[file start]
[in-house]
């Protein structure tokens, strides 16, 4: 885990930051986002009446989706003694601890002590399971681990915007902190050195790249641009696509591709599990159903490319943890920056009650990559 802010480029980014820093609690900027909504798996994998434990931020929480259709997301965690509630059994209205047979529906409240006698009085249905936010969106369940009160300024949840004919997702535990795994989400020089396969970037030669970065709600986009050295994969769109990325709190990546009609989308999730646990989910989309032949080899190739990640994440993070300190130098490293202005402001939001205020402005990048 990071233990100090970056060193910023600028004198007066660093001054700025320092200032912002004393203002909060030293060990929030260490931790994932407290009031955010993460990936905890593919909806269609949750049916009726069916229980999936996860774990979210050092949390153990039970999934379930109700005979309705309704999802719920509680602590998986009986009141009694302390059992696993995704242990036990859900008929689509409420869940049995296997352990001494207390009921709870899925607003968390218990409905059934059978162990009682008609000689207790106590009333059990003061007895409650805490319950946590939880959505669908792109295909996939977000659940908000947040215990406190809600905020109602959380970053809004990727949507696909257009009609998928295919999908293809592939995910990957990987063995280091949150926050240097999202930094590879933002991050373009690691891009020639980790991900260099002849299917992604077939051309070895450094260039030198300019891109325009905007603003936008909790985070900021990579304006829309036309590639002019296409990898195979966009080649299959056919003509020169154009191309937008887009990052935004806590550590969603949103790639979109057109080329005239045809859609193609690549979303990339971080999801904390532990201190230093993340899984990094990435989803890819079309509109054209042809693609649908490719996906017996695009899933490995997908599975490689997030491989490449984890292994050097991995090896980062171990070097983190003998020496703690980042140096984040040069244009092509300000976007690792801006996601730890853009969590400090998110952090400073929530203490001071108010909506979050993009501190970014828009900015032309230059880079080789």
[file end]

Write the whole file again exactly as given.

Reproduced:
[in-house]
């Protein structure tokens, strides 16, 4: 885990930051986002009446989706003694601890002590399971681990915007902190050195790249641009696509591709599990159903490319943890920056009650990559 802010480029980014820093609690900027909504798996994998434990931020929480259709997301965690509630059994209205047979529906409240006698009085249905936010969106369940009160300024949840004919997702535990795994989400020089396969970037030669970065709600986009050295994969769109990325709190990546009609989308999730646990989910989309032949080899190739990640994440993070300190130098490293202005402001939001205020402005990048 990071233990100090970056060193910023600028004198007066660093001054700025320092200032912002004393203002909060030293060990929030260490931790994932407290009031955010993460990936905890593919909806269609949750049916009726069916229980999936996860774990979210050092949390153990039970999934379930109700005979309705309704999802719920509680602590998986009986009141009694302390059992696993995704242990036990859900008929689509409420869940049995296997352990001494207390009921709870899925607003968390218990409905059934059978162990009682008609000689207790106590009333059990003061007895409650805490319950946590939880959505669908792109295909996939977000659940908000947040215990406190809600905020109602959380970053809004990727949507696909257009009609998928295919999908293809592939995910990957990987063995280091949150926050240097999202930094590879933002991050373009690691891009020639980790991900260099002849299917992604077939051309070895450094260039030198300019891109325009905007603003936008909790985070900021990579304006829309036309590639002019296409990898195979966009080649299959056919003509020169154009191309937008887009990052935004806590550590969603949103790639979109057109080329005239045809859609193609690549979303990339971080999801904390532990201190230093993340899984990094990435989803890819079309509109054209042809693609649908490719996906017996695009899933490995997908599975490689997030491989490449984890292994050097991995090896980062171990070097983190003998020496703690980042140096984040040069244009092509300000976007690792801006996601730890853009969590400090998110952090400073929530203490001071108010909506979050993009501190970014828009900015032309230059880079080789």